You won’t be using any dry rub, wet rub, or marinade, on the external surface of the fish, because it will burn off or taste bitter. Season the inside of the fish though.
For each fish that you need to cook, you will require a long, thick stick with a sharpened end. Insert the stick from the mouth of the fish, pierce the meat, and let it jut out slightly from the tail end. Then, if it’s a large fish, you can use a few smaller barbecue skewers across the body to stabilize the meat further. Smaller fish do not need this step. Secure the fish with a damp kitchen string. Your fish is now ready for cooking.
Using the sticks, arrange the fish on the hot embers. You should be able to turn around the fish as required using the free end of the sticks. This is one of the fastest ways of cooking fresh catch. You’ll need to keep a careful watch. It’s preferable if the skin undergoes some charring because this will make it easy for you to peel it off when you sit down to eat. There’s merit to this way of cooking, which is why people it’s still in use. Try it and you’ll definitely get hooked. Season the external surface of the fish after it is done. Slide it onto a plate and serve hot with lemon wedges. The enticing aroma might make your buddies start eating it right off the stick!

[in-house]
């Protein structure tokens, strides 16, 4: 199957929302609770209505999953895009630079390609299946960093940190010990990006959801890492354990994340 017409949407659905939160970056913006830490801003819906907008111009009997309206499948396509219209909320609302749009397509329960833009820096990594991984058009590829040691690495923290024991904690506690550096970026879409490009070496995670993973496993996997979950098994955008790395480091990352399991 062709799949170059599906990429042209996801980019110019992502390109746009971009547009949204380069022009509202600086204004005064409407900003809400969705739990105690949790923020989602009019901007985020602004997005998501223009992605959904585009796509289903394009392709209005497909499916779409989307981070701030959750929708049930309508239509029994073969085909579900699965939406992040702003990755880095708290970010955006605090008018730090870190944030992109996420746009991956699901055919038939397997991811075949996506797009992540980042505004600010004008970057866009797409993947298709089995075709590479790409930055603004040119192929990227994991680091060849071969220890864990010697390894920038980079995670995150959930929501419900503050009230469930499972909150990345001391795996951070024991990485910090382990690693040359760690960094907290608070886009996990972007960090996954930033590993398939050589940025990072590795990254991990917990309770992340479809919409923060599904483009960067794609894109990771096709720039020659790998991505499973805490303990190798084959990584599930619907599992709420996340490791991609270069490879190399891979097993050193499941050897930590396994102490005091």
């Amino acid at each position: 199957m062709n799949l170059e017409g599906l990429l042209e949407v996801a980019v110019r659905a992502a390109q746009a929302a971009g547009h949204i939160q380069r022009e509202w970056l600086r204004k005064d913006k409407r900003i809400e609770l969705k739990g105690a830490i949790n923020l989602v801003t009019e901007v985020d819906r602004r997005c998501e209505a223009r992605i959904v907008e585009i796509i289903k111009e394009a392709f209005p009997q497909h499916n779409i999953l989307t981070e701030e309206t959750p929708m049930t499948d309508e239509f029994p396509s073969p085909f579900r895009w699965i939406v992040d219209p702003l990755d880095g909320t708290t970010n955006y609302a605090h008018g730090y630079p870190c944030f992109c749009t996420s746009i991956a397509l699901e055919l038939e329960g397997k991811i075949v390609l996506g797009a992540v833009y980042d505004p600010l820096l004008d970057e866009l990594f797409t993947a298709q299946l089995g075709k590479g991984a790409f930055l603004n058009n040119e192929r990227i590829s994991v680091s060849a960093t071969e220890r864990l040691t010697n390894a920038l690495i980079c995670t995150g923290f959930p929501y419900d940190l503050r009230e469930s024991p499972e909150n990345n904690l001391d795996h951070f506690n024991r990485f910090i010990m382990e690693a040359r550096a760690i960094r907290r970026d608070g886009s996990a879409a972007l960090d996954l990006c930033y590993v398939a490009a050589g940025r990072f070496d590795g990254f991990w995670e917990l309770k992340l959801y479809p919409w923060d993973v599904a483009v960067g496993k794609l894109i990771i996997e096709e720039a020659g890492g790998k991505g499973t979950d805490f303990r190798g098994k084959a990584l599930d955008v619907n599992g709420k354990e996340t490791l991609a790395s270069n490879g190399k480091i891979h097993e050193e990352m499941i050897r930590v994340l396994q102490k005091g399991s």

The Convenient Way
People love this way of cooking because of its simplicity and ease. Cooking in this way also makes the post-meal cleanup a breeze. You’ll be using foil for cooking as well as for serving. This makes this way of cooking ideal for camping trips.
Start by gutting and cleaning the fish. You can cut the fish to make fillets or other pieces. This way of cooking is suitable for whole fish as well as for big and small portions of fish.
Apply a wet rub to the fish. Use lemon, herbs, garlic, salt, pepper, olive oil, or any other ingredients of your choice. For creating the foil packets, cut foil pieces (square or rectangular) according to the size of the fish. The pieces should be able to cover the fish liberally. Grease each foil piece lightly before placing the fish on it. At this point, you can add some other ingredients such as onion slices, orange or lemon slices, and fresh herbs on top of the fish. Fold the foil around the fish and make sure each packet is sealed well.